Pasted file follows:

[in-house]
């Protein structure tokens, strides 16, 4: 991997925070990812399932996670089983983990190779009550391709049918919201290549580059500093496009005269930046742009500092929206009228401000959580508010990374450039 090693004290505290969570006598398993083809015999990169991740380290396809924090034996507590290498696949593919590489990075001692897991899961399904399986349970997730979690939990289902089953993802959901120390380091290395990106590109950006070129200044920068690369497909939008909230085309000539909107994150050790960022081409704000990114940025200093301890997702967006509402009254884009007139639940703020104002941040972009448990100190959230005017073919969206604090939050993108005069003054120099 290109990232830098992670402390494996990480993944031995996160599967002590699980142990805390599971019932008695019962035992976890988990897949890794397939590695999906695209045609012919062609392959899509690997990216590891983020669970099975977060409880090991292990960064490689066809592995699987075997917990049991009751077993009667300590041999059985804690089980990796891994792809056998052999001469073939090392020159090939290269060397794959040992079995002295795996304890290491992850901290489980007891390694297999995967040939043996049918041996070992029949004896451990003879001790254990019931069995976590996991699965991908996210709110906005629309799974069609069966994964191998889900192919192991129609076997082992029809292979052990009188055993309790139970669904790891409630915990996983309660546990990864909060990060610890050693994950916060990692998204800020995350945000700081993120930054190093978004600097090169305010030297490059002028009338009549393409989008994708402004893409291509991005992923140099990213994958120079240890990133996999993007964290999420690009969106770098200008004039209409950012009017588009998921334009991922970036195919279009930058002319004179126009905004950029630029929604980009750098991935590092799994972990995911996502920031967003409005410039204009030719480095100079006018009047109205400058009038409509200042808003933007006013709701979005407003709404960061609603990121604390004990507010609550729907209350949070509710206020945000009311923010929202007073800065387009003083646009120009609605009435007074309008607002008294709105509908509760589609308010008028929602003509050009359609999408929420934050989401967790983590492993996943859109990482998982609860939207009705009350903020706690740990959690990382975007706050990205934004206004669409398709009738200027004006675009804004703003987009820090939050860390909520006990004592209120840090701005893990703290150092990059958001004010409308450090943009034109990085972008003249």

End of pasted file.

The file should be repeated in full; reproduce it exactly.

[in-house]
């Protein structure tokens, strides 16, 4: 991997925070990812399932996670089983983990190779009550391709049918919201290549580059500093496009005269930046742009500092929206009228401000959580508010990374450039 090693004290505290969570006598398993083809015999990169991740380290396809924090034996507590290498696949593919590489990075001692897991899961399904399986349970997730979690939990289902089953993802959901120390380091290395990106590109950006070129200044920068690369497909939008909230085309000539909107994150050790960022081409704000990114940025200093301890997702967006509402009254884009007139639940703020104002941040972009448990100190959230005017073919969206604090939050993108005069003054120099 290109990232830098992670402390494996990480993944031995996160599967002590699980142990805390599971019932008695019962035992976890988990897949890794397939590695999906695209045609012919062609392959899509690997990216590891983020669970099975977060409880090991292990960064490689066809592995699987075997917990049991009751077993009667300590041999059985804690089980990796891994792809056998052999001469073939090392020159090939290269060397794959040992079995002295795996304890290491992850901290489980007891390694297999995967040939043996049918041996070992029949004896451990003879001790254990019931069995976590996991699965991908996210709110906005629309799974069609069966994964191998889900192919192991129609076997082992029809292979052990009188055993309790139970669904790891409630915990996983309660546990990864909060990060610890050693994950916060990692998204800020995350945000700081993120930054190093978004600097090169305010030297490059002028009338009549393409989008994708402004893409291509991005992923140099990213994958120079240890990133996999993007964290999420690009969106770098200008004039209409950012009017588009998921334009991922970036195919279009930058002319004179126009905004950029630029929604980009750098991935590092799994972990995911996502920031967003409005410039204009030719480095100079006018009047109205400058009038409509200042808003933007006013709701979005407003709404960061609603990121604390004990507010609550729907209350949070509710206020945000009311923010929202007073800065387009003083646009120009609605009435007074309008607002008294709105509908509760589609308010008028929602003509050009359609999408929420934050989401967790983590492993996943859109990482998982609860939207009705009350903020706690740990959690990382975007706050990205934004206004669409398709009738200027004006675009804004703003987009820090939050860390909520006990004592209120840090701005893990703290150092990059958001004010409308450090943009034109990085972008003249």